But, the best part about this oldie, but goodie is that you can also mix it up and play by projecting an image that has the vocabulary words you want to practice on the board and choosing something inside the image that the students have to guess.  If you’re practicing city vocabulary, put up an image of a city.  If you’re practicing family members put up a picture of a family tree.  You can also change the questions/information to fit the theme and level of the class.  Keep it super simple by having students make guesses directly or make it harder by allowing the class to ask questions before guessing.

Another variation is to put flashcards up around the room and to play with the vocabulary on those flashcards either by making guesses or asking questions about what you see.  Don’t forget that after you play, make sure to turn the role over the students and let them be in charge of the game.

 

Find someone who… Encuentra a alguien en clase que…Busca alguien que…

Get your students up and mingling to find out information about their classmates.  Like the others on this list, this activity can be adapted to fit the vocabulary you’re teaching and the sentence structures you want to target.  Before starting, create a list of information that each student should be looking for.  As the teacher you can do this ahead of time and print out a list for each student (or put it in a BINGO card!), or to make it no-prep you can do it in the moment with the class by eliciting the information and writing it on the board.  If you do it in the moment make sure to have each student copy down their own list so that they can keep track of who they ask the question to and what the answer is.  You can easily use it to practice likes/dislikes, clothing (Encuentra a alguien en clase que lleva una camiseta blanca), school supplies (Busca alguien que tiene dos lápices), or family members (Busca alguien que tiene dos hermanos).  Before you let the students get started asking and answering, make sure to review how to form a question and practice changing the statements into questions so that they can use the target language correctly.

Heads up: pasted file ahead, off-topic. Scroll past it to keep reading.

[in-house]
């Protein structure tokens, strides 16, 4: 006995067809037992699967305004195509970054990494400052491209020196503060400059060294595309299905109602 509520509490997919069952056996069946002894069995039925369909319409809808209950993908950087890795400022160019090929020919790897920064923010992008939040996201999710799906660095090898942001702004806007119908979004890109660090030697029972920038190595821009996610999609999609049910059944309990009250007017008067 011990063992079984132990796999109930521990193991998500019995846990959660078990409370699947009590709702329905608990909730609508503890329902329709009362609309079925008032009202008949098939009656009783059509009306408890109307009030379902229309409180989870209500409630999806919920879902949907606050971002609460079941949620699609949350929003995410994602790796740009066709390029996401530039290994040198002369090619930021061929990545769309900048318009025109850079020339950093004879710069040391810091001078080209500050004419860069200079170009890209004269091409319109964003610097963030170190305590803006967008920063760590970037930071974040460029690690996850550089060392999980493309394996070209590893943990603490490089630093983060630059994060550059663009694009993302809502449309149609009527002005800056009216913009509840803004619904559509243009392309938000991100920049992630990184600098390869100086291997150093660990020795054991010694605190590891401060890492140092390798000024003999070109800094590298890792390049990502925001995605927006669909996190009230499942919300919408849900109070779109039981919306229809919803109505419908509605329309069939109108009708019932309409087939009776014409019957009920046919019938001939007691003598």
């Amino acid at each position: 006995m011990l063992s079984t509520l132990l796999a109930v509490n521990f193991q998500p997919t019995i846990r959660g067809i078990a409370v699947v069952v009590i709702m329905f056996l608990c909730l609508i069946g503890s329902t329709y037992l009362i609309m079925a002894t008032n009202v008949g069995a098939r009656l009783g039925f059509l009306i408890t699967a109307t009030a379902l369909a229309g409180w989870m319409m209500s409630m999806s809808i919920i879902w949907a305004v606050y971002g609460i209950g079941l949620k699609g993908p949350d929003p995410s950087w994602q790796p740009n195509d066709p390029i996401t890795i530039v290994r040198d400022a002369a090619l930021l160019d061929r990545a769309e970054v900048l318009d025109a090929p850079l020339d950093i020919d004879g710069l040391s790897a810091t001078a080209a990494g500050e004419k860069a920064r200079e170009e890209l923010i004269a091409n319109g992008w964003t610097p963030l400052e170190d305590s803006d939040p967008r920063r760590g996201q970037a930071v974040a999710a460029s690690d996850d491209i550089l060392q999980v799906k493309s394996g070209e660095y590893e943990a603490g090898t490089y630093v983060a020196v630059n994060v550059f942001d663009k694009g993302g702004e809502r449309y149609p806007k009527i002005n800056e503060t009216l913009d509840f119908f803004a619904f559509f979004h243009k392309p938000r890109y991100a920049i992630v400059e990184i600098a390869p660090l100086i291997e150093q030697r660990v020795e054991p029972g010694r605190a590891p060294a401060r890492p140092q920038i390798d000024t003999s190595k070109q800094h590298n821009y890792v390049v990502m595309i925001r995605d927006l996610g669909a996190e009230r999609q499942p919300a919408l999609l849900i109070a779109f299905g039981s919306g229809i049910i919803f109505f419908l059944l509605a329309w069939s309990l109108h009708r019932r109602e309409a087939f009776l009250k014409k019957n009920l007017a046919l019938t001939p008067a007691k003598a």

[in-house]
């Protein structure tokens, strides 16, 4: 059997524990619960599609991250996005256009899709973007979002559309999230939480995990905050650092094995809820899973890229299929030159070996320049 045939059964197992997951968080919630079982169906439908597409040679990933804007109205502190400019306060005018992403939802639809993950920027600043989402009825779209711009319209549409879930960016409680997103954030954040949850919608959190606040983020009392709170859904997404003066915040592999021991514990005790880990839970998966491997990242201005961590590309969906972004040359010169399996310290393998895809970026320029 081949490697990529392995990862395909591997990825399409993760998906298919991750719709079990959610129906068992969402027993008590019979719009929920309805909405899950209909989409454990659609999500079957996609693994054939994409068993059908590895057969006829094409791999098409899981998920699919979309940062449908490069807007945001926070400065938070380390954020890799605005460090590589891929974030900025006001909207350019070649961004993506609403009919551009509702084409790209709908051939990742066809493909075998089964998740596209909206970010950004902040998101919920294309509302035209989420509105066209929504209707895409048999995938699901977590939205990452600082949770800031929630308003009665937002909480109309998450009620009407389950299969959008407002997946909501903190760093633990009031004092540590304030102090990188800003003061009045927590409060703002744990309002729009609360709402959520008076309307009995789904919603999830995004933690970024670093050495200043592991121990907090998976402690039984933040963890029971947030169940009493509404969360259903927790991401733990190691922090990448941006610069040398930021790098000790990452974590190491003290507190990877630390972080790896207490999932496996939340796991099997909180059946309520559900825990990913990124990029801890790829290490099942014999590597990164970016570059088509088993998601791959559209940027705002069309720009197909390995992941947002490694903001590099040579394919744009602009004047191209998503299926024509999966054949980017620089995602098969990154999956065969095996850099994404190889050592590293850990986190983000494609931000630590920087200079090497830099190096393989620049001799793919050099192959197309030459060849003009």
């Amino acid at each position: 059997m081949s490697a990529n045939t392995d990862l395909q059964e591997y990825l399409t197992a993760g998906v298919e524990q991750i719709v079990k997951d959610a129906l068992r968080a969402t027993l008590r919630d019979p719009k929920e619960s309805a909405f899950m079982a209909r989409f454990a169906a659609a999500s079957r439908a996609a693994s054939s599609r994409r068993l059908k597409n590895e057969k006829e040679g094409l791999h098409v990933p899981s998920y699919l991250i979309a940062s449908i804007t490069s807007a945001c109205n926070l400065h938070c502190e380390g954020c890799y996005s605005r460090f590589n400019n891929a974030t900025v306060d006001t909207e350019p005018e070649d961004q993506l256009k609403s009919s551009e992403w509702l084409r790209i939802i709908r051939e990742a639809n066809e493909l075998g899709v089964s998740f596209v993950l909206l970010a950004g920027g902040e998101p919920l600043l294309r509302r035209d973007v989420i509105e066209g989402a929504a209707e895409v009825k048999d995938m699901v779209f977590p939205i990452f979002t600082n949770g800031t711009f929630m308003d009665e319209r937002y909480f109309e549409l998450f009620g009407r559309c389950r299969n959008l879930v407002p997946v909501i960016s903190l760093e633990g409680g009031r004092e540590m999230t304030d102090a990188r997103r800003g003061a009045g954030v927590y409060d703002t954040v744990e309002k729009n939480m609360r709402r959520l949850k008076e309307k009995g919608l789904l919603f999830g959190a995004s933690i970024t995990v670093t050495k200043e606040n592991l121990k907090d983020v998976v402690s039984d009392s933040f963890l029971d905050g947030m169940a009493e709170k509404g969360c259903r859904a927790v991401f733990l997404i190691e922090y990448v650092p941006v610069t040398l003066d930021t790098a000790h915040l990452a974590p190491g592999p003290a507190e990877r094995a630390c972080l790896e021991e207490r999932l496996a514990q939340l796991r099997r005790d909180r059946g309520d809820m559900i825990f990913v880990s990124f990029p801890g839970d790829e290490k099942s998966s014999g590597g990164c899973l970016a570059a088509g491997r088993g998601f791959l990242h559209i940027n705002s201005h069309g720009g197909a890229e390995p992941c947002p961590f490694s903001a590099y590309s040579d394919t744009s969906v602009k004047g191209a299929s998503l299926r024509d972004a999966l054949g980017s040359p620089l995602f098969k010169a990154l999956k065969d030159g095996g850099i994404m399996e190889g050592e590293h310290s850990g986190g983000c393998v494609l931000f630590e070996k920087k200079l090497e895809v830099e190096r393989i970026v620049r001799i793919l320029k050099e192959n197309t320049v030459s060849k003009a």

This is how we roll

This activity can be used with the song ¿CÓMO TE LLAMAS? / WHAT’S YOUR NAME? or adapted to fit any of the other vocabulary you’ll find in our Spanish songs for kids.  As a class (or in pairs/individually) create a list of six questions using the vocabulary and language structures you want to practice.  If you’re using it as a follow-up to the What’s your name? song you can use the 4 questions from the song and add 2 additional questions.  Practice asking and answering by calling on a student and having them answer a question.  Assign each question a number and divide students into pairs or small groups.  Give each small group a die.  They will take turns rolling the die and asking the question that corresponds to the number they’ve rolled. Once they’ve asked and answered, the next student rolls and asks a different member the question that corresponds to the number rolled.  Take turns rolling and asking questions, making sure that the same person doesn’t answer two questions in a row and that everyone in the group has a chance to participate.

 

Questions related to the topic ¿CÓMO TE LLAMAS? / WHAT’S YOUR NAME?

¿Cómo te llamas?

¿Cuántos años tienes?

¿De dónde eres?

¿Dónde vives?

¿Cuál es tu color favorito?

¿Cuándo es tu cumpleaños?

 

Questions related to the topic FAMILY MEMBERS 

1. ¿Cuántos hermanos tienes?

2. ¿Cómo se llama tu mamá?

3. ¿Cuántos años tiene tu abuelo?

4. ¿Cómo se llama tu primo?

5. ¿Cuántos primos tienes?

6. ¿Cómo se llama tu abuela?

 

That's all for today.  We hope it helps you get kids speaking in your classroom and really enjoying the process of learning Spanish (and teaching Spanish!).  We’d love to hear what you do to get your students speaking so let us know by commenting below or on our Facebook page.  Until next time, thanks for reading along and keep on rocking!